The Tower card, according to the little booklet that coomes with The Aliester Crowley's Thoth Tarot Deck says this: "Quarrel, Combat, Danger,Ruin, Destruction of plans, Ambition, Courage. Sudden Death. Escape from Prison and all it implies." This, on the onset, does not bode well for one who uncovers it. It appears that all one's plans are doomed to failure, loss of friendship, ruination. I harkens to Hurricane Katrina and Pompeii, and other natural disasters. One's gut reaction is fear and one's lasting impression might be worry and anxiety.
Looking at the card, one feels the destruction in the colors and the composition. Harsh reds and oranges stand out from distinct black, Sharp, pointed triangles forming teeth and flames devour a supposedly strong minaret while a fearful, angry eye watches in an neverending circle of destruction. The card was painted by Frieda Harris, a student of Aleister Crowley, and her entire series was exhibited in the Berkeley Galleries, 20 Davies Street, W.1 in London in July 1942.
The description of the painting follows: "Mars. Peh. Here is purification through fire, lightning, flames war. The open mouth at the base of the card alludes to the Hebrew attribution Peh meaning a mouth, the eye is the Eye of Shiva. The card is designed on the form of the carbon crystal, the figures falling from the tower ae made of carbon, the serpent on the right is the symbol of the active will to live, the dove on the left is passive resignation to death."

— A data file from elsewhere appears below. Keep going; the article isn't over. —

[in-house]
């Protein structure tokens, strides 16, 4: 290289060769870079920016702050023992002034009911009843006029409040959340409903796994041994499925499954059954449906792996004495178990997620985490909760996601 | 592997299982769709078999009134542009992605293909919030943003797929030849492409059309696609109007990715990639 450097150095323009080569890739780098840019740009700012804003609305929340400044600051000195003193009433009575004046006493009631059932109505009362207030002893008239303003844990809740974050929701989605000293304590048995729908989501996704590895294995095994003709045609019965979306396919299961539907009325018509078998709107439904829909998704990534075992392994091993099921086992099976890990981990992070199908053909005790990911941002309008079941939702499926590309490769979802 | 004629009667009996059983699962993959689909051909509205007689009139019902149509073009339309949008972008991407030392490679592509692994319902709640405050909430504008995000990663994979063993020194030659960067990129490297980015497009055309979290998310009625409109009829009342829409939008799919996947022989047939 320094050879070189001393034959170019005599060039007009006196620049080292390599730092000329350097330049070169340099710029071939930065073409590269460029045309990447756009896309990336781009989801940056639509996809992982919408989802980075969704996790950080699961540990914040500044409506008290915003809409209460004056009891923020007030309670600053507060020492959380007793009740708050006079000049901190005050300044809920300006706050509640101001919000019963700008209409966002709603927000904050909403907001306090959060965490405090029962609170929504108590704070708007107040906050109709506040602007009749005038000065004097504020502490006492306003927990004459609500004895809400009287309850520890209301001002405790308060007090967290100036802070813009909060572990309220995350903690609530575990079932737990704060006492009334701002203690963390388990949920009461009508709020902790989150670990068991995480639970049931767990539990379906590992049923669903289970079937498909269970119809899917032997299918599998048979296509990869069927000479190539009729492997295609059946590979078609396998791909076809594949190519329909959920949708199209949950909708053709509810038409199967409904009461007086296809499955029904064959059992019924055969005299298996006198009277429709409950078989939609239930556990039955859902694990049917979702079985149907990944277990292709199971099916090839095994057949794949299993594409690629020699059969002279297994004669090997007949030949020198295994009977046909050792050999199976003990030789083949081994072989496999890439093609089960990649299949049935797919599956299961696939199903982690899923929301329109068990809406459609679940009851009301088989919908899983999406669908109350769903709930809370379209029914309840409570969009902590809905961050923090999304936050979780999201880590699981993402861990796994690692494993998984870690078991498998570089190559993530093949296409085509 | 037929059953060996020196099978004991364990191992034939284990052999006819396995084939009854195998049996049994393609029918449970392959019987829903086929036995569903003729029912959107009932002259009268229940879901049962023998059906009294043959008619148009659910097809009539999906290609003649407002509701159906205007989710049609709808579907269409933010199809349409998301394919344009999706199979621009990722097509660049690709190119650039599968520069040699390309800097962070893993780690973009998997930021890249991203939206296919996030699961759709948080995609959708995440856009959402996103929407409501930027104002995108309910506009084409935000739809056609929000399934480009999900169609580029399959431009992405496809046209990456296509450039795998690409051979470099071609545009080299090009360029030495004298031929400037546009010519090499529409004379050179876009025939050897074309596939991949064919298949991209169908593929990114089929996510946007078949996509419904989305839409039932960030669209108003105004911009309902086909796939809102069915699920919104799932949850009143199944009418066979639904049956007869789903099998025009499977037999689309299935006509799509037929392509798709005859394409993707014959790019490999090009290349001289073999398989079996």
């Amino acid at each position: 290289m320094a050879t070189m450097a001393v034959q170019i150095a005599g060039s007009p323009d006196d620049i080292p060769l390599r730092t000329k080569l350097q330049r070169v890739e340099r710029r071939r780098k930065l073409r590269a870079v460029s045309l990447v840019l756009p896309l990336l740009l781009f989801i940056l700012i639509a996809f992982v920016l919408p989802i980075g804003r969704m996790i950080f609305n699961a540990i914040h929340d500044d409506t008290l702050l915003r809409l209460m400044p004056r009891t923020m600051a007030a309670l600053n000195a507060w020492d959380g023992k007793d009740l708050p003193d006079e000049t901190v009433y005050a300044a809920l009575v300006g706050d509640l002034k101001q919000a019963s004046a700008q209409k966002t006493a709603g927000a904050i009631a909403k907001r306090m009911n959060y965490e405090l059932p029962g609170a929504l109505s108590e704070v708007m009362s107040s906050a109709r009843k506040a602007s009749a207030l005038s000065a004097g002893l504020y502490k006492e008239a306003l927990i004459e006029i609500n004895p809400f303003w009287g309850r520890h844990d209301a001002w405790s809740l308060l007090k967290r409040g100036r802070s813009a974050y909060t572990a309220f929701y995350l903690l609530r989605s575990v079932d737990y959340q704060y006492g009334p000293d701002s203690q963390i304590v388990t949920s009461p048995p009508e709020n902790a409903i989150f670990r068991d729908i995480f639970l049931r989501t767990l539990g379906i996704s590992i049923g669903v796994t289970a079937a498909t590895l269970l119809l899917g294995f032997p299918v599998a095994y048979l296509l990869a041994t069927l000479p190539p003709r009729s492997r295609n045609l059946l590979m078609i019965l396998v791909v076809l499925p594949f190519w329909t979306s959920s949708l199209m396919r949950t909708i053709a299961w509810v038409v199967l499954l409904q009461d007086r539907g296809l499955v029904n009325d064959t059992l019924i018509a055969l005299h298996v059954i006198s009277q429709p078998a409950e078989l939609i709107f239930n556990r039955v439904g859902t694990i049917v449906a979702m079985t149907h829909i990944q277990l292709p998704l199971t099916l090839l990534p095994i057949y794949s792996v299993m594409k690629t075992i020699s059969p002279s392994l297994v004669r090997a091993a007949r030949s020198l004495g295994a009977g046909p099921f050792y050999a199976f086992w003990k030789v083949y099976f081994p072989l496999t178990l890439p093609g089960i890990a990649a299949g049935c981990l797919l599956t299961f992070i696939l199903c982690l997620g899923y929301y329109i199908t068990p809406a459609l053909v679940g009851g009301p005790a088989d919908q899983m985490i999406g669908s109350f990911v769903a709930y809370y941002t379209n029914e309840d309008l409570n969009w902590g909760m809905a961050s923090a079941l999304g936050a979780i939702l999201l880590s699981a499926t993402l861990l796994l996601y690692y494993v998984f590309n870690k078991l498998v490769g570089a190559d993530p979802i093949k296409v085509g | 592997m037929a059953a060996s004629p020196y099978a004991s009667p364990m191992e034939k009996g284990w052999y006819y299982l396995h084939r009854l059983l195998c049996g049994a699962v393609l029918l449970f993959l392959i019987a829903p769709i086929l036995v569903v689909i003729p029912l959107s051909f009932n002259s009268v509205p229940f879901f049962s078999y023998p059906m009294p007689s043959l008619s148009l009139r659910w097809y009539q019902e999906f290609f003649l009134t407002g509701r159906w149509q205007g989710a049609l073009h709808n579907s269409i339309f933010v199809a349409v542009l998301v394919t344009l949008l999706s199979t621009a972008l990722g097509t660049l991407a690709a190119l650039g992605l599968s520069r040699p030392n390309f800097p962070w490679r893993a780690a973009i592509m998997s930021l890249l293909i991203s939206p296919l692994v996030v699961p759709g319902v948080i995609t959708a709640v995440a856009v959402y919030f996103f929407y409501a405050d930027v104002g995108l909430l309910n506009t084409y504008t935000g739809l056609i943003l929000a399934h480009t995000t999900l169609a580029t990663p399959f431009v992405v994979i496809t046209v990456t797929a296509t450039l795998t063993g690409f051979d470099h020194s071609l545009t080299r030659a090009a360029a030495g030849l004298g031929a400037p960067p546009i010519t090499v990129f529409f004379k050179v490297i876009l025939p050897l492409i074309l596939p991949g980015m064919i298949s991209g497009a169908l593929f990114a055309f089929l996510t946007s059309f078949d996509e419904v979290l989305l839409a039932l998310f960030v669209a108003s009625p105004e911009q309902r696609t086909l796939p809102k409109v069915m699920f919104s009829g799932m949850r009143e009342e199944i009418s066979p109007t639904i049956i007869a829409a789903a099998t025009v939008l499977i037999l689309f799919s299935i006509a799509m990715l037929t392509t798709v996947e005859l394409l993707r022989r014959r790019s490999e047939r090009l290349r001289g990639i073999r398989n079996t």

Mars is the guiding astrological sign for this card, as Mars is the governing body for war and destruction, and Mars is the Roman God of war (Greek Ares). In the ancient religions, War was as powerful and equal to any other natural force.
All of Ms' Harris' paintings of the Tarot are appropriate for the specific card, and The Tower is no exception. To uncover the Tower is to expect destruction and not only an end to projects, but a removal of them.
As I was driving home tonight from work, there were many controlled fires on the ranches flanking the highway. The tradition of burning fields is not a new one, the native Americans practiced this, and ecological scientists support this as it removes the old growth to allow for new growth and provides new nutrients for the soil. It seems destructive, but what it does is provide space for new constructs. It is our emotional ties that cause the dismay.
Destruction happens to all things. Nothing lives forever. Corporeal, spiritual, ideological and pedagogical routines must eventually be overturned to allow for growth. It is natural for this to happen and also inevitable. Death comes to all in Frogtown. What we must do is neither shun or be dismayed, nor should we feast in an unnatural obsession with destruction. Your house may burn down, and you may mourn that, but that's really all you can do. You pick up the pieces and move on.